Web 2.0 is pretty cool – so cool in fact that it’s got its own buzzwords and lingo that not everybody knows. Everybody has a lot to gain from participation in this new cultural phenomenon, though, so there’s no reason why everyone shouldn’t know the background on the lingo. We did a little research just to cover our own bases! We thought we’d share it with you.
Think you know where catchwords like FTW and Fail! came from? Think you know who came up with the phrase Web 2.0? Do you know what the first Rickrolled link claimed to be? We did some hunting around to find out – below are our best ideas for the history of these and other popular terms around the web these days.
Update: Note that a number of commenters have said we got some of these things wrong, or that they aren’t really “web 2.0” terms. The conversation in comments here is probably at least as informative as the post itself (though not always very nice!), so check it out too.
FTW is most commonly understood as standing for “For the Win!” The Urban Dictionary says it entered popular culture via the TV show Hollywood Squares. The show featured two contestants playing a trivia based tic-tac-toe game where the squares had celebrities siting in them who “helped” answer the questions.
The final question to complete the tic-tac-toe was asked “for the win…” The show ran from 1966 through 1981 but there were several attempts to revive it.
Now a one word sentence primarily used to mock, sometimes with a touch of sympathy, the prominent use of the word “Fail” is said to derive from 1998 arcade game Blazing Star. According to an article from this Fall in Slate, “its staying power comes from its wonderfully terrible Japanese-to-English translations. If you beat a level, the screen flashes with the words: ‘You beat it! Your skill is great!’ If you lose, you are mocked: ‘You fail it! Your skill is not enough! See you next time! Bye bye!'”
See also the relatively new FailBlog.org, a daily collection of unintentionally funny images and videos with very simple captions.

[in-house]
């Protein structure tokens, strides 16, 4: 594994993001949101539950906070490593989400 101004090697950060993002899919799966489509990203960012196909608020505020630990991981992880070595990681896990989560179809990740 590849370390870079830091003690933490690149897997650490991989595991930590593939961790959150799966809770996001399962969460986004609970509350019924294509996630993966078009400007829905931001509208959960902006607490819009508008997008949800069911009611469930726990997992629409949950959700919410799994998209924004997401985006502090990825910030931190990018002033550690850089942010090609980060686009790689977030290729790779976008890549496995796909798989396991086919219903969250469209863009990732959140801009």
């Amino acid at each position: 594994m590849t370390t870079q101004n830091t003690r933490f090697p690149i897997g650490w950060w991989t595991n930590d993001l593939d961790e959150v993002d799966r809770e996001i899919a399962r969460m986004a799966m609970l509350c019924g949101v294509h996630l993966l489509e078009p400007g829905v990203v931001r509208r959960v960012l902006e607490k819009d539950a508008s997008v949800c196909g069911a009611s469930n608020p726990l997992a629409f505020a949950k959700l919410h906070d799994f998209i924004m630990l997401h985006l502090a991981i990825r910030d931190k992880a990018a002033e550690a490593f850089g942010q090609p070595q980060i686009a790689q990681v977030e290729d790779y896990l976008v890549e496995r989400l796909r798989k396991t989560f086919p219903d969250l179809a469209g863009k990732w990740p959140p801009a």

Right: The cycles of history have a cruel sense of humor.
From the consistently obscene fringe message board 4chan to the Macy’s Thanksgiving Day Parade! Who would have ever thought a joke like this would go so far?
According to the Wikipedia entry on the phenomenon, the practice of telling someone you’re linking to one thing and then linking instead to the Rick Astley video Never Going to Give You Up was originally based on a practice known as Duckrolling. The link would claim to be to a news item or some other thing but would instead take visitors to a web page containing a photoshopped picture of a duck on wheels. Hey look, it’s a duck…with wheels.
The first Rickroll ever, Wikipedia dutifully reports, was a May 2007 link on 4chan that claimed to be to a mirror copy of the original trailer for the game Grand Theft Auto IV, which was otherwise unavailable.
4chan is also believed to be the origin of Lolcats.
Eating Our Own Dogfood
You often hear about technology companies “eating their own dogfood,” which means using their own software to get work done. According to the book Inside Out: Microsoft in Our Own Words, the phrase came from Microsoft’s Paul Maritz. Maritz had seen an Alpo dog food commercial where actor Lorne Greene told viewers that Alpo was so good he…fed it to his own dogs! Neither Greene nor Maritz apparently ate dogfood themselves, but Maritz did use the phrase in an email calling for Microsoft workers to use their own products more.
Dorky executives have felt like a little “edgy” using the phrase ever since.
Many people think that Tim O’Reilly, book publisher and founder of the Web 2.0 Conference, coined the term Web 2.0. Last month O’Reilly mentioned in a PBS Science radio interview, though, that some one who worked for him actually came up with the phrase to articulate some concepts the O’Reilly himself had been discussing.
We did a little hunting around and got to what’s apparently the truth. More than 3 years ago Tim wrote an article titled What is Web 2.0:
Design Patterns and Business Models for the Next Generation of Software where he says that it was O’Reilly VP Dale Dougherty who came up with the moniker in early 2004. (Photo of Dougherty, left, by David A. Mellis) How many of you got that trivia question right? At the time Dougherty was the Editor and Publisher of O’Reilly’s Make magazine, so he was no stranger to invention.
So there you go. Now you don’t have to be a wall flower at parties any more, for fear of not knowing the history of these five terms. Or are the conclusions we’ve drawn here incorrect? If you’ve got reason to believe so…speak up now!